As federal lawmakers debate the possibility of a national privacy law, California legislators are considering a new bill that would amend the state’s Consumer Privacy Act (CCPA) with a broader private right of action and remove the right to cure deficiencies.
For years, privacy bills have been introduced and debated, and then languished, in Congress. Federal lawmakers are at it again, however, recently holding hearings before the Senate Commerce, Science and Transportation Committee, as well as a subpanel of the House Energy and Commerce Committee, to discuss the issue.
Thanks in part to data breach scandals and a recommendation from the Government Accountability Office, legislators generally agree that a national law would benefit consumers. However, the specifics of a possible law are proving divisive, particularly the issue of existing state laws.
Several federal bills have been introduced, some expressly preempting state laws and others providing a federal floor of privacy rights that leaves room on which the states can build. At the hearings, the discussion centered around the impact of existing state laws, notably the CCPA.
“Without a consistent federal privacy standard, a patchwork of state privacy laws will create consumer confusion, present substantial challenges for businesses trying to comply with these laws, and fail to meet consumer expectations about their digital privacy,” Dave Grimaldi, executive vice president of public policy at the Interactive Advertising Bureau, told lawmakers.
Denise Zheng, the vice president for technology and innovation at Business Roundtable, advocated for a similar position. The goal of federal legislation should be “a comprehensive national law that ensures consistent privacy protections and avoids a state-by-state approach that leads to consumer confusion and makes compliance nationwide very challenging,” she testified.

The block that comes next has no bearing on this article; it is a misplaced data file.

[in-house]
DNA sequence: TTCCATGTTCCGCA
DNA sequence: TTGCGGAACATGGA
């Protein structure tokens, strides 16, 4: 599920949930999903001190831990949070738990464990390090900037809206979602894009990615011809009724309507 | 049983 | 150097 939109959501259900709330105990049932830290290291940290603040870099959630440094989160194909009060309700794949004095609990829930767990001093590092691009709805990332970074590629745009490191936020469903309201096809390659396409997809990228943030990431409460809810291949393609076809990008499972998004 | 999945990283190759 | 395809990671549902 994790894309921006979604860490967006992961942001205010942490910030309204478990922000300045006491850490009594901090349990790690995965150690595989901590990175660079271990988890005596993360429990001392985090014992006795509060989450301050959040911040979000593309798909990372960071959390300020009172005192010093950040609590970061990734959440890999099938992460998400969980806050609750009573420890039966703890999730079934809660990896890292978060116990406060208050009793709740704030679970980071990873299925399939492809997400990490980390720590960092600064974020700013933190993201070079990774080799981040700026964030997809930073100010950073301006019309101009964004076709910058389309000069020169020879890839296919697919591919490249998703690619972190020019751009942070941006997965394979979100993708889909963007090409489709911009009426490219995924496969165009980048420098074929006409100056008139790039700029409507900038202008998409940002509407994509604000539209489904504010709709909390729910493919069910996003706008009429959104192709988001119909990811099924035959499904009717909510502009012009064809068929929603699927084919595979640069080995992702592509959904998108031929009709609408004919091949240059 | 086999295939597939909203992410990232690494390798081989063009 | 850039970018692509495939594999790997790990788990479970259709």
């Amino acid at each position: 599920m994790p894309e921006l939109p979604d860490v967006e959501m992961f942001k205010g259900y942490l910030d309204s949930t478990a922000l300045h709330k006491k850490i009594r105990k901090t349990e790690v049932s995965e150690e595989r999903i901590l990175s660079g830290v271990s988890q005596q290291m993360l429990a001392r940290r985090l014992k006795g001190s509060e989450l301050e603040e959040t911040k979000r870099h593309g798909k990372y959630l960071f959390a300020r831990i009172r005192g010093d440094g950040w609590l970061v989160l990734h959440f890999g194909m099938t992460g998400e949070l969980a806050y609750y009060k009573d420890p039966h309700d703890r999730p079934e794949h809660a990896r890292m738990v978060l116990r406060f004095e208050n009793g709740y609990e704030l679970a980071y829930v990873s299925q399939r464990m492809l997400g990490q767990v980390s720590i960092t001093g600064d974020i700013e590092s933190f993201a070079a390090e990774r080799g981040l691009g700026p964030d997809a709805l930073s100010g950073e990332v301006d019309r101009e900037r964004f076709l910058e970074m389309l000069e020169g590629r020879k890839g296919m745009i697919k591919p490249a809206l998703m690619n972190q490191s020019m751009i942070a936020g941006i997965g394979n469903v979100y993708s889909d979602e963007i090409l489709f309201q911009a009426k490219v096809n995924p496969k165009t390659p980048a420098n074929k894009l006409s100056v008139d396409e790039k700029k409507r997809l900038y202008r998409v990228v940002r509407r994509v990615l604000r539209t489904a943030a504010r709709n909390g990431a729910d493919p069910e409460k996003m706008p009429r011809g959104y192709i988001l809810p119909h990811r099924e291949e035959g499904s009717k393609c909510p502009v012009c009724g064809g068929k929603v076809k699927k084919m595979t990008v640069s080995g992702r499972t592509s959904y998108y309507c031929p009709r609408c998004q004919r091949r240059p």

Providing a counterpoint, the president of the Center for Democracy and Technology, Nuala O’Connor, urged lawmakers to provide states with enforcement rights or risk overburdening the Federal Trade Commission. “There will simply be no way for a single agency like the FTC to absorb this magnitude of new responsibilities,” she said. “Additionally, each state has a unique combination of demographics, prevailing industries, and even privacy values, and many privacy or security failures will not affect them equally.”
As the debate continues at the federal level, California State Sen. Hannah-Beth Jackson (D-Santa Barbara) proposed amendments to the CCPA that would increase the statute’s consumer protections.
Senate Bill 561 would add a private right of action to the statute so consumers could file suits on an alleged violation of any section of the law. Currently, the CCPA permits a consumer to file suit only when his or her unencrypted or nonredacted personal information is breached “as a result of a violation of the duty to implement and maintain reasonable security procedures and practices,” and imposes a recovery limit of $750 in statutory damages per incident.
In addition, SB 561 would remove the existing “right to cure,” under which the attorney general is required to give businesses notice and 30 days to cure alleged violations of the CCPA before taking legal action.
California Attorney General Xavier Becerra backed the proposed bill, calling it “a critical measure to strengthen and clarify” the statute.
To read SB 561, click here.
Why it matters: The proposed changes to the CCPA would greatly expand potential liability for businesses under the statute, from private rights of action based on any alleged violations to the loss of the cure period. With the enforcement deadline for the CCPA set for 2020, ad industry groups are now fighting on multiple fronts, expressing concerns about the CCPA as currently drafted, while continuing their push for federal legislation that would preempt the California law.